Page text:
Rabbi Shlomo Brody

Episode 2 March 05, 2024 00:40:33
Rabbi Shlomo Brody
The Koren Podcast
Rabbi Shlomo Brody

Mar 05 2024 | 00:40:33

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Show Notes

We're back for our fifth season of The Koren Podcast asking our guests to teach us their Torah al regel ahat - standing on one leg.

We were joined this week by Rabbi Shlomo Brody, author of the National Jewish Book Award-winning A Guide to the Complex and the new Ethics of Our Fighters.

Rabbi Brody is a leading expert in Jewish ethics and his new book is the first attempt to analyse the field of Jewish military ethics comprehensively. Although Rabbi Brody began the writing process several years ago, since October 7th it has an even stronger relevance. 

Listen now as he shares his Torah al regel ahat.

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Useful Links:

Ethics of Our Fighters

A Guide to the Complex

Ematai

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Get 10% off your next order from www.korenpub.com with code PODCAST at checkout. If you would like to contact us you can reach us on social media @KorenPublishers or via email, at [email protected]

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The Koren Podcast was written and hosted by Aryeh Grossman and Alex Drucker and was edited and produced by Alex Drucker. Artwork by Tani Bayer. Music by Music Unlimited via pixabay.com

The Koren Podcast is part of the Koren Podcast Network, a division of Koren Jerusalem.

 

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Episode Transcript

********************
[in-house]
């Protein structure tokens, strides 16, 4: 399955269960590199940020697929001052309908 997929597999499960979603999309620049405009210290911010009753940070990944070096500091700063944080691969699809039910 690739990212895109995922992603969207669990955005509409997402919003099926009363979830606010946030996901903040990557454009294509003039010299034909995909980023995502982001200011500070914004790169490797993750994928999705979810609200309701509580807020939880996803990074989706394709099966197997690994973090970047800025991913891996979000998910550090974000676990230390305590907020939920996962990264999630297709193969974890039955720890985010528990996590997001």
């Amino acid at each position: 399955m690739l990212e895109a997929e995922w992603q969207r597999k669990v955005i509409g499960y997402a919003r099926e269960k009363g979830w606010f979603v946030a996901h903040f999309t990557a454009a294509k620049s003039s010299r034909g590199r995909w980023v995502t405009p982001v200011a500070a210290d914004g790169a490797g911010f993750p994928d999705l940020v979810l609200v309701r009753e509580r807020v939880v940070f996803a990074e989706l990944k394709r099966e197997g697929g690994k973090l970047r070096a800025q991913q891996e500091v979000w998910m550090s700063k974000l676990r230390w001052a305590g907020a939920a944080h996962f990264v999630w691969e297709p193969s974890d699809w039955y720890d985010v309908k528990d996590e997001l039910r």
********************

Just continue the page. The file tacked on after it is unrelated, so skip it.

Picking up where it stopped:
[00:00:01] Speaker A: We sometimes in the past, I think, have probably endangered our soldiers too much. Although from what I'm reading right now in the current war, I don't think that's the case. I think we've learned the lessons from past years as well. And in that respect, I think the IDF is a tremendous example of moral exemplars and should be emulated. [00:00:39] Speaker B: Welcome back to the Quran podcast. This week we are going to be joined by Rabbi Dr. Shlomo Mbrodi, the author of the new book Ethics of our Fighters, executive director of TAI, who will be answering our question, can you teach us the whole Torah while standing on one leg? Al Ragal ahat. Here is our interview with Rabbi Dr. Shloma M. Brody. [00:00:59] Speaker C: We are very happy to be joined by Rabbi Dr. Shlomo Brody, the author of the new book Ethics of our fighters, to be with us today on the current podcast. So, Rabbi Brody, thank you for coming. Can you please teach us the whole Torah standing on one leg? [00:01:16] Speaker A: Wow. I'd say the following. I think that jewish ethics are built around great principles. Those are principles that are found from deeply held values that have been built through halakha and through other sources. And the great challenge of our times when it comes to military ethics or medical ethics or many other areas of ethics, is to appreciate all those principles, understand where those values come from, and how to figure out how to apply them in different circumstances, particularly when they conflict with each other. And so that's certainly the case in military ethics. We have a lot of issues where we have values, like appreciating that all human beings are created in the image of God, but we also have the value of uprooting evil and of protecting our own people. Those are all deeply held jewish values. We need to figure out how to balance them and apply them in different circumstances. And I think that's the great challenge of our time. But it's also the great opportunity that Torah wisdom brings to the table of ethical discourse. [00:02:15] Speaker B: So before we dig into some of those topics a bit more, can you tell us a little bit about how, for you personally, have you reached this point where this is something that's on the top of your mind that you're thinking about? [00:02:26] Speaker A: Yeah, absolutely. Well, I grew up in a home of an ethicist. My father is Dr. Barak Brody, was a leading bioethicist. And not coincidentally, my bar mitzvah is Parshat Noach, and my yurusha is about abortion and suicide and jewish thought. [00:02:42] Speaker C: Every bar mitzvah boy does. [00:02:43] Speaker A: Every bar mitzvah boy what else could you possibly talk about in Parashat Noach? In fact, someone walked out in protest, which is a unique, like something I said, which I think is unique for all bar mitzvahs to have, actually, someone walk out. [00:02:57] Speaker C: Great induction to rabbinics there. [00:02:58] Speaker A: 100%. No one fell asleep, though, so there you go. But I grew up in that type of home where these types of issues were discussed and were important. And in general, the intersection of jewish thought and halacha, along with ethics and contemporary discourse and public policy, has always been a real interest of mine. In my organization. Now, Amatai, we're very much focused on medical ethics and particularly end of life ethics. But I'm interested in a lot of different areas of how we can apply Torah wisdom and learn from what's going on in the world and also impact what's going on in the world. And so I think a few years ago, I started thinking deeply about the issues of military ethics coming really from just living in Israel and interacting with these types of questions, which become very acute, partly because of what we have to deal with and partly because of the reaction that we get to our actions in the world and the academy and other places. So I felt there was a need to start to write about this and to think about this stuff. And it sort of evolved into this book, which came out, and, of course, in a surreal time, all too relevant, unfortunately. But I'm happy it's available now for people to have a resource to think about these issues. [00:04:17] Speaker B: Right. [00:04:18] Speaker C: You say that the genesis of this book was not directly related to the current situation. [00:04:25] Speaker A: Yeah. A couple of people said to me, did you start writing this on October eigth? I'm like, no, this book takes a lot longer. [00:04:30] Speaker C: Right. So one doesn't necessarily think of halako when you're thinking of halakhro and sort of how Jews govern their lives and whatever the military isn't necessarily the top of anyone's list of the halakhic and ethical considerations that an everyday jew has to consider. So what is it about the military just from living in Israel? But what specifically led you to sort of start looking into this topic, and what are some of the things that perhaps are surprising that you came across? [00:05:07] Speaker A: Yeah. I mean, it's not just that it's not an everyday question, but it's also not a question that jews had to deal with for many centuries. And it's really one of the interesting areas in which there's a lakuna. Right. There's something empty in the Masora of not having a tremendous amount of writing about it because these issues just didn't come up for many centuries in that respect. It's one of the really fascinating halakhic dilemmas of our time which emerged in the 20th century. And what was really fascinating to me when I started to engage in this topic is to learn the history of how Jews, rabbis, thinkers, and just your everyday jew how to begin to engage with these issues as jews began to be involved in warfare again. And I wrote the book because of that, partly as a history book. There's a story here, there's a narrative in which I tell the story of how, starting really with World War I, Jews began to think about these ethical dilemmas, which they didn't have for many years. And it's a really fascinating history to it. And so the book is partly about ethics and trying to lay out and explain to people how to think about these issues. But it's also to tell a really engaging and, I think, inspiring story of how you think anew about these dilemmas, which are horrific dilemmas. Right. These are very complex issues in many ways. There's a sort of blessing of not having had to deal with these over the centuries. Of course, there's no blessing, however, of being powerless. That was, of course, terrible for the jewish people. But once we started getting access to power and to military power and to be able using force again, we had to think about, well, what exactly is a jewish fighter? What does this mean? What does this look like? And we call the book, of course, ethics of our fighters, which is a play on ethics of our fathers. Pirke Avot and I think it's resonated with people because we know Judaism has something to say about moral behavior in general. But when it comes to the ethics of our fighters, it's one of those things people are like, well, that's going to be a pretty short book. When I told people originally, and I could have written a second book already, I'm already thinking about it. So a lot to talk about in it. [00:07:17] Speaker C: What does a jewish fighter look like compared to just a stumb soldier in a different army? [00:07:26] Speaker A: Right. Yeah. There's no doubt that the issues that I discuss in the book and I think that any fighter has to deal with are types of issues that will resonate with people from other cultures and other nations. In that respect, I don't think that there's something that's particularly novel to the point where someone reading this who's non jewish, and I have many non jewish readers of the book already, will say to me, oh, that's, like, totally novel. We never think about these issues. Right. The principles here can resonate with people from different cultures. What I think is unique about the jewish framework is dealing with conflicting values and recognizing the fact that you're going to somehow have to address a really acute question in a way which will take into account all these values, all of which are true jewish values. And one of the things I enjoy when I speak about this is to lay out some values and show sources for these values in jewish history and jewish text. And I asked the audience, well, which of these values are jewish in your mind? And they all recognize, yeah, these are all jewish values. So the jewish fighter then has to be thinking about, well, how do I implement these values? And of course, the actual fighters on the ground, particularly in warfare, don't have the opportunity in the moment, right, to necessarily think about these issues. But the training that we give them and the strategic planning that we do, of course, should take these into account. In that respect, I think we have a lot to contribute to contemporary moral discourse. [00:08:58] Speaker B: Can you give us maybe a bit of a taste or a flavor of an example, something from the book that our readers might encounter, like a case where you see, like, these two conflicting values, where we've seen them maybe in something that happened? [00:09:10] Speaker A: I think one of the most fascinating examples came up in 1982. Israel had begun was then called Operation Peace of Galilee, but then became known as the Lebanon War, and then, of course, known as the First Lebanon War. And a month into it, Israel laid siege on Beirut, and they were trying to get rid of Yasser Araphad and the PLO terrorists who were terrorizing Israel from southern Lebanon. And Rabbi Shlomogoran, the chief rabbi, then, of Israel. Previous, of course, chief rabbi of the IDF publicly stated that a siege under jewish law has to allow for an evacuation corridor, has to leave the fourth side open, so to speak. And it caused a bit of a bruah, including other rabbis like Rafshal Yisraeli, who were very upset about it and said, this isn't a mandate of jewish law. But it was a really clear case of a figure who has a military background, who very much appreciates the importance of a military victory coming out and saying, even in the midst of a war, we need to keep in mind that these enemies, including the non combatants in Beirut, are also created in the image of God, and we should try to minimize the number of casualties there. And what's even more fascinating is many people look at that idea and say, oh, this is just rabbis talking in the abstract and theoretical. They never understood how to apply this in practice. The IDF does this not just because of Rabbi Goren's statement, but they had strategic and moral reasons for doing it. 100,000 people flee Beirut during the siege, which, of course, saves many lives. And Rabbi Goren felt is a great kiddosh hashem from it. Now, you can argue whether he's right about this in terms of ethics or whether he's right about this in terms of halakha. But I think it's a fascinating example of someone who really, really believes in jewish power, who really believes in the jewish army, but also believes that there are other values that we need to take into account besides just mean, we. [00:11:09] Speaker C: Saw that again in the last few months when the IDF left open an evacuation corridor. How much then do we sort of have to react now to the realities? I mean, a lot of the discourse coming from the Prohamas side was that the evacuation corridor is just an opportunity for Israel to move a population, which is an act of a genocide, it's an act of apartheid and this sort of thing. Do we say, well, this is the halakh, or this is the ethical decision we've made, or are we able to say, like, well, we have a strategic objective and maybe it is better to close this corridor? [00:11:49] Speaker A: Well, one of the things I think you learn about from that debate between Israeli Rabb Goran is leaving the foresight open is reflective of a principle. I don't think, contrast to Rabbi Goran, this is a bona fide obligation or law. It sets up a principle of a value that we try to do. There might be situations where we couldn't create an evacuation corridor because it would be too debilitating for the military objective. And that being the case, we wouldn't necessarily create that understanding that they'll come with cost in human lives and greater collateral damage when it comes to the world. The idea of saying that, oh, you're creating an evacuation quarter, that's a form of ethnic cleansing. Someone asked me that recently, or maybe the foresight open. And it's just like one of those situations where you realize that you can't win in terms of policing everyone, and we shouldn't try to win in policing everyone. And what I think we really have to do is build up a greater understanding of our moral principles and build up a greater moral fortitude, which allows us to say, this is how we're going to try to act and behave. We understand that people don't like us. There's some anti semites out there. There are a lot of people out there who just don't understand what's actually going on here in Israel. And while we should do the best we can to explain what we're trying to do, that has diplomatic advantages, political advantages and moral advantages as well. But the end of the day, we need to just act based on what we believe to be true, be on a military level and on a moral level. I think that's one of the big lessons we've seen from what's going on in Gaza. I mean, we are fighting right now a crazy war where the enemy side is literally hiding under their own civilians in some ways. Unprecedented in many ways. And so you have to ask yourself, well, how do you fight a war in those circumstances? And I think we need to hold true to our moral principles. But one of those principles is to have defense of our own people, meaning self defense is not just a matter of interest. Self defense is a moral imperative. Defending the jewish nation, defending israeli citizens and soldiers, for that matter, is a moral imperative. And so we're going to have to deal with the ramifications of the criticisms that we face. But at the end of the day, what we really need to do is to set up our principles and stay true to them. [00:14:12] Speaker B: Can you talk a little bit more about in terms of you mentioned, obviously, the situation we're in now is unprecedented. What are some of the values or questions that you feel that have come up over the past few months that maybe on Hashanah Rabba, we never would have even imagined would be like a discussion within, like a halakhic framework? [00:14:31] Speaker A: I think the most difficult question right now isn't so much the human shields of the enemy side. We've had to deal with this before. It's more acute because of the tunnels, which I don't think we anticipated. Unfortunately, it's part of the mechdal, as they say, from October 7. But I think the unprecedented dilemma right now is dealing with the fact that we have hostages in these tunnels as well. And I know two parents of soldiers who are one soldier and one civilian who are in captive and we hope are alive and holding up and doing okay there as these things go in Gaza. It's a very, very serious situation, and it seems pretty clear, I don't think we know all the details, even whatever's gone out in the media. And I think we should be careful about passing judgment because we don't know all the details. But it seems pretty clear that the fact that we have our own civilians and soldiers in captivity in these tunnels is hampering our military advancement. And I think that's a really unique dilemma. And there are some who say we should prioritize saving the lives of the captives at all cost. There are those who say that we should treat the captives as if they're dead. And I think both those perspectives are wrong. I think we should be looking at going to war. As for the self defense of our people, that's why we go to war. Not for revenge, not for conquest, but for self defense. And part of those people included in that is, of course, those who are most acutely being endangered by Hamas, which, of course are the captives, but they're part and parcel of the broader strategy here. And so how to balance those needs of the most immediate people who are being endangered by Hamas versus the broader security needs of those in the south and the north, for that matter, and for the rest of us here in Israel, I think is really acute and new and unprecedented dilemma. My own take on this is that our priority has to be the self defense of the jewish state. And that's the one goal. I don't believe in this two goals of war here. There's one goal here, and depending on the reality on the ground, we have to figure out how that balance gets worked out. But I don't think I can be an armchair analyst here without really knowing the facts actually going on in Gaza and what the IDF actually knows right now. [00:16:54] Speaker C: If I could ask a practical or a technical question, we've been talking about this as unprecedented. Certainly the current war is unprecedented. Halacha loves the precedent. So how do you write a work of halacha, of jewish ethics, of jewish thought without precedent? [00:17:12] Speaker A: Right. There's no doubt that Halacha is built on precedents now over the last hundred years, and this is one of the things I try to show in the book, is we've built up some precedents, both in terms of thinking about what's going on in Israel, but also what's going on in other places around the world as well. Jewish thinkers and others have had interesting ideas about Vietnam or World War II or Afghanistan or Iraq and other wars. And so that has given us some precedent here. And I think those precedents have given us principles which are very important for us that we can turn to and say, okay, this isn't fully unprecedented. We've thought about these issues. What's a bit unprecedented is how to apply them right now. I mean, even thinking about questions of dealing with a multi front war, where do you prioritize? If we have to worry about Chizbalah and Iran, Lahutis and Yudavi Shamron. And that's really complex in terms of thinking about limited resources. And I think that's probably the next, unfortunately, frontier in terms of what we're going to be thinking about in the coming months, unfortunately, probably years. But there are precedents here. And I think one of the biggest precedents we need to think about is preemptive and preventative strikes. This is clearly one of the great mistakes that we learned after October 7, which is when you have someone on your borders who said they want to kill you and destroy you, and it's tried in many different ways, at some point you can't just be on the defensive. At some point you have to say, okay, we have to eliminate this threat. And I think we're now really facing that when it comes to Kisbalah, because on the one hand we've said, okay, well, we haven't had a war with them and shooting with them since 2006, that's a great accomplishment. But it seems like a lot of what's been going on there is them building up a tremendous arsenal. They have well trained fighters from Syria and whatnot. And the question then becomes is, did we make a mistake in not preempting or preventing their strike by attacking first? [00:19:23] Speaker B: Obviously. I mean, the state of Israel as a state is not run as a halachic state, even though many of the ideas might. Things within the state are inspired by or influenced by halacha or jewish ethics. One of the, I guess, classic Hazbarao Israel advocacy lines is the IDF is the most moral army in the world. Do you think there's a gap between that as a statement that we make and the actual reality of what you've seen in terms of how the IDF is run and jewish military ethics, do you think there's a gap there? Or do you think actually more or less, maybe the IDF is a good example of where we are actually maybe meeting the mark? [00:20:01] Speaker A: I think the IDF is a wonderful example. You compare to incidents that happened with the american army or the british army and other places around the world when they're fighting many thousands of away, by the way, from their borders. And I think our attempt to balance the values is incredible. And almost always when you read the ethical analysis a few years after an israeli war, whether it's in 82 or 2014, wherever it might be, you see all these outside analysts who aren't jewish, who aren't particularly Zionists, whoever might be, who, when they look at the cold facts and they can look and analyze what really went on, say the IDF was tremendous in its balance. Frankly, I think that one of the biggest moral questions that we have to ask is are we being too careful in some ways of avoiding international condemnation or avoiding collateral damage and not taking actions that can be more decisive and bring us some form of victory? And that's a moral question we really have to ask and we have to look back on. And I'm not being critical, of course. Chasfa Shalom of the IDF and when I say this, or the leaders of the country. But I do think that, as I was saying earlier, we have to be stronger in our moral fortitude so that way we can make the tough decisions towards victory. And so in this respect, I do think this comes down the book a bit, that there is a little bit of a critique that I have of some of the statements. So at least the way the policies have been positioned about IDF ethics, where there hasn't always been enough priority given to defending our soldiers and sometimes in the past, I think have probably endangered our soldiers too much. Although from what I'm reading right now in the current war, I don't think that's the case. I think we've learned the lessons from past years as well. And in that respect, I think the IDF is a tremendous example of moral exemplars and should be emulated from around the world. [00:22:09] Speaker C: Can you speak a bit more about that? Just how taking more decisive action is perhaps more ethically valid, I suppose. And one of the things that friend of the show, Elon Levy was sort of asked about on again, the british media, who he seems to get on very well with, was especially the prime minister's Netanyahu's invocation of Amalek over and over again in his speeches that we're fighting Amalek. Elon, I think, rightly didn't want to get involved in exegesis with the news anchor, with Amalek, it is very decisive action. Let's kill them all. How is more decisive action more sort of perhaps drastic or dramatic action, sort of more ethically? [00:23:08] Speaker A: Yeah, absolutely. I understand the question. I mean, I would never invoke a Moloch, not because I don't think we have ways of dealing with that on an exegetical level. And I think we have, and chapter two is actually devoted precisely to that issue. Amalek is not a law which is applicable in our times. Same with the seven canonite nations. And we should just say that very loud and clearly. Right. That's an important point to make at least when it comes to how we fight. It's just not applicable principle at all for our times and hasn't been for many centuries. The idea, which I think Prime Minister Netanyahu is trying to say, and in this respect I think is correct, at least on a fundamental level, is that there is real evil in the world and real evil in the world needs to be destroyed. And we have real evil on our borders. That is an existential threat to our country and for that matter, to the western world. And it's important for the west to understand sometimes that evil needs to be destroyed decisively. That doesn't mean, however, that we would, let's say, target non combatants or shoot indiscriminately. I don't think that means that at all. There's somewhere in the middle, of course, where you take decisive action, but you're always targeting combatants, you're always targeting military targets. Where I think that sometimes the question comes up is, well, if you have to make certain judgment calls, the classic case, for example, will be, you know, there's terrorists in one of three houses, you know, there's civilians in two of them. Do you send your soldiers door to door and endanger them, but in order to make sure that you're only shooting at combatants, or do you say, let's bring an artillery, air power and we're going to shoot all three homes because we know there's a threat here, we just know where it's coming from? That's been a big debate in ethical circles and even within israeli circles. And in this matter, I think we have to act decisively to ensure our military success in these moments because it's tremendously debilitating on a morale level, but also on a military level, when we have losses in these types of circumstances, when the other side is using human shields and fighting purposely within civilian territories in order to make us hesitate. That hesitation is costly on the military level and on our soldiers lives as well. In that respect, I think we need to be more decisive. But certainly to be decisive doesn't mean to do carpet bombing. And capturing that nuance, I think, is hard to get. And by the way, if you look at the british army, for example, or the american army in Iraq and other places, they understood that well, the serious military people and those armies understand very well what the IDF is doing and has great respect for the IDF as long as they're not biased against Israel per se and the whole issue. But on a public level, there is very little critique of american action or british action in Iraq or Afghanistan, other places. And so they never applied it to their own people. They didn't apply to their own soldiers. Those countries also don't have universal conscription. Makes a big difference because those countries don't feel the pain of the loss of soldiers and the way that a small country like Israel with universal conscription does feel. And so in that respect, we're just very different from other western countries. That's a hasbrah hurdle that is very hard to overcome. [00:26:34] Speaker B: Do you think there's a halachic nafkamino, as in, like, a practical difference there, the fact that we have an army that is based on universal conscription? [00:26:41] Speaker A: I think so, because I think part of the halachic Nafkamina, so to speak, is that when we're forcing people to fight, first of all, we should make sure we're fighting for really good causes and good reasons. That's always going to be true in any army. But certainly in these circumstances, when people didn't sign up for it, and you're telling people this is part of your obligation, that creates more responsibility to make sure we're sending people in the right ways and to be honest with the people about what the goals are of our missions. I think one of the great tragedies of the first Lebanon war was that there is a real, I don't want to say purposeful, but there is certainly an amount of misinformation about what the goals were at the beginning of that war, including at the cabinet level, and that has a real halakhic and moral error. And so I think we owe it to our soldiers when we're going to be conscripting them purposely and forcefully to say to them, listen, we're going to fight and we're going to fight hard for good causes, and we're going to fight to protect you as well. That's part of our goal. [00:27:56] Speaker C: Has there been a shift, I suppose, in analyzing and writing about the halakic aspects of an army or the jewish ethical things? Ari and I were talking yesterday about a podcast done by another friend of us, David Beshevkin, about how for the first time in history, we have Roshi Yeshiva and we have Poskim who themselves have fought in wars. What influence, if any, has that had the people writing and discussing, you mentioned Ravgarin, who was a military man. So what difference or what influence does that have on Faisal writing the book? But just know facts on the ground that the people making these halakhic and ethical decisions themselves have been? [00:28:53] Speaker A: Well, certainly it has an impact because the people writing, appreciate the dilemmas they understand very well. Doesn't mean they all agree, of course. Right. And part of the book discusses some of these very strong disagreements on a whole range of issues between Ravneria and Rav Gorin and Lichtenstein, Ravam Shapira and many others. Right. So people are going to have disagreements, but certainly the phenomenon of experiencing war firsthand with themselves, with their children, with their students, whatever it might be, has a big impact in making people appreciate how important these issues are. I think, actually military ethics and military halacha is really one of the interesting areas where the writings come from, the religious zionist world, there's very little, it's coming out of the Haredi world on these topics. And for obvious reasons, they're not engaging within the same way, and they're not getting the same types of questions that they would, let's say, in any other area of jewish life. What I think still is missing, and this is why I've tried to advance in the book, is to create discourse between halakhic literature and the general ethical literature out in the world. What has been really interesting to me is you see that rabbis post game over the past generations have been thinking about these great dilemmas of ethics, but not talking in that language. And the ethicists have no access to this discourse as well, because it's in Hebrew and it's in rabbitic jargon and whatnot. And I think that both worlds would benefit greatly from learning and thinking about each of these worlds and the goal of the book in many ways. And this is part of my general project in life, if I can say, is to try to create some form of discourse between the ethical language and conversation that's going on in the academy, in other places and other professional fields and halakhic literature that I think has been missing still. And that has to do with a lot of reasons, with israeli culture and access to that academy and how much academic or philosophical training many rabbinic writers have. But you're seeing changes there as well. And you see sometimes now that people have started to refer to some of these concepts, some ideas that are picking up from international law and whatnot. And I certainly hope that the book, of course, coming out, it's out right now in English, and it's coming out some point this year in Hebrew that will contribute to that dialogue as well. [00:31:19] Speaker B: So taking a step back, and you mentioned it there slightly a step back from military ethics, tell us a bit more about Tai, the work you're doing there and what the aims of that is, and also things that also, from what I understand, other issues that have come up during the war, not specifically what's going with the army that also are relevant to that. Your work there? [00:31:38] Speaker A: Yeah, absolutely. Aim Atai is really focused on helping jews navigate the dilemmas of end of life care of aging and organ donation. We are an expansion of an organization that used to be known as the lucky organ donor society that was very much just focused on organ donation. And one of the reasons we broadened it is the ethical dilemmas of aging and end of life go well beyond, of course, organ donation, which is life and death matter, but doesn't happen every day. And so I think that this opportunity to help people in a real way, that's not a ivy tower discourse. And the issues of military ethics come up in Israel and come up with a limited group of people. The issues of end of life care come up for all of us, and we all have to deal with this for ourselves and others. So that's been an exciting opportunity to be able to help people and to think about these issues and to apply those issues in the real world. I think the war has brought up a few really profound examples of this. First of all, it just forced people to think about mortality. I mean, it's so tragic. You see all these young people dying, all these young widows. Now, it should force us to think about the nature of life and the frailty of life and the fact that you never know what's going to come tomorrow. I think there's a profound theological response that we still have to work out, and we were sort of working this out a little bit after Corona, actually, because we saw that also in Corona. And then we got very quickly comfortable with not thinking about those issues, for obvious reasons. And the war has rehighlighted that for us. But there's also some really interesting dilemmas that have come up here. A posthumous sperm donation with soldiers that have died childless or maybe with a child, but their spouses or their parents want to preserve their sperm to bring their seed into the world. Is this a good idea on a moral level, on ethical level, halakhic level, big debate about that issue. I think some of these legacy letters, these last letters that soldiers have written, provide great examples for all of us to think about, of what types of legacies we like to leave in writing for our loved ones. When we get to Amevasrim, to get to 120, fascinating dilemmas have come up where this intersection has been really amazing. And we've had also nine soldiers whose bodies were in conditions where they could do organ donation, and it saved 36 lives. 38 lives, excuse me, since the October 7, which has raised awareness, again, of the organ donation question, because here you have this horrific tragedy. People are dying young, but they're able to die in ways in which they saved lives in both their lives and their death. And that's very profound. And it's raised awareness, I think, for the issue of organ donation as well. [00:34:41] Speaker B: Are there any case stories or cases. [00:34:43] Speaker A: You'Re able to share with the organ donation? [00:34:46] Speaker B: Yeah, over the past few months. [00:34:52] Speaker A: There have been a few really inspiring ones. In one case, it was a rabbi, actually, who had donated his own kidney, altruistically, this past summer, and he fought to be allowed to serve in the army because it says, too soon after the kidney donation. And he died, unfortunately, in a car accident in the army in this course of his service. And his wife was offered the opportunity to donate, and she said, of course, this is what he believed and wanted to do. But I think I paid a couple of Shiva calls. Several Shiva calls to these families. And what's really interesting to me is that you can meet families from very different backgrounds. One could be a bahardal family, so a very strongly national, religious one could be totally secular, very different vibes in the homes. And yet they all spoke of their love for the country, for their values of the country, and took great pride in the fact that their sons, in these cases, had lived their lives for the sake of the jewish people. And even in their deaths, both in the army service and in the organ donation, had preserved life. And I found that to be tremendously inspiring. We have a wonderful country of wonderful people, and we should appreciate that. [00:36:12] Speaker B: Is there a new phenomenon we're seeing with this war, or do you know whether it's been something that's happened in the past in terms of. Because I feel like there's been quite a few cases of value. So you visited a few families. Is it that it's just a more accepted thing to do now and that this is something we're saying now that's unique? Or actually, if we go back to 2014 or previous conflicts, there are examples. [00:36:33] Speaker A: Well, unfortunately, we've had a lot more deaths in this bow, so the opportunity for organization has certainly come up more. But I think also there's just greater awareness and acceptance of it and certainly designist community here in Israel. And I think each case leads to more awareness. The first example of Lucy Dee Zachana Levocha, who gets murdered in a terrorist attack, and her husband, Rabbelio decides to donate and saves five lives. And that caused thousands of people to register as organ donors. So each case, when it's properly highlighted in a sensitive way, can only increase more awareness of the opportunity and miracle of organ donation. [00:37:18] Speaker B: I guess a final question I wanted to ask you was the final chapter in the book, chapter 25 is titled Public Image and the CNN effect in Kana. So I was wondering if you, I mean, you mentioned before you're already thinking about another volume or another volume two. So chapter 26 or maybe chapter 27, what would they be titled? [00:37:40] Speaker A: Yeah, I think that I would like to deal more with some of the questions that come up with civilian military relations. So issues of prisoner swaps, of course, would be very relevant there. Issues of how we punish soldiers who make mistakes, how we deal with those types of questions and deal with those issues, or don't punish, of course, is a real issue. The issue of conscription is a massive issue here. I mean, at the end of the day, there are large segments of israeli society that don't serve, and that's a major problem. And I think we need to address those issues head on. There are also some really interesting questions and dilemmas of AI. New technology have come up, and the last after chapter 25, I do discuss that briefly a little bit about how that's going to change things, but we are seeing some of the ways technology is transforming warfare. So I'd like to discuss that a bit as well. But I think that's really one of the issues that we're going to have to think a lot about is the broader questions of civilian military relations. That's sort of chapter book two, if you will. [00:38:46] Speaker C: I mean, hopefully book two will be made irrelevant by circumstance on the ground. We obviously hope that the volume one becomes a history book and can preserve sort of what we're talking about. But it's an incredibly important book. It's a fantastic book and I've certainly enjoyed reading it. I think all this have to say then is thank you for joining us on the show. Thank you for teaching us our regal Akat. We look forward to having you back again to talk about something else soon. [00:39:15] Speaker A: Thank you so much. Yes, I hope our next conversation is about something a little bit later. [00:39:22] Speaker C: That's all we have time for this week. Thank you so much for listening. And thank you again to Rabbi Brody for joining us. You can get a copy of Ethics of our fighters from Corinpub.com, and if you enter the promo code podcast at checkout, you will get 10% off your entire order. So head over there and pick up your copy. If you want to be in touch with us, you can reach us by email. [email protected] or on social media at Chiron Publishers. Please make sure to, like, subscribe, comment rate, everything, the Quirin podcast or wherever you're listening, and we'll be back again in a couple of weeks with a brand new episode of the current podcast. Until till then, goodbye.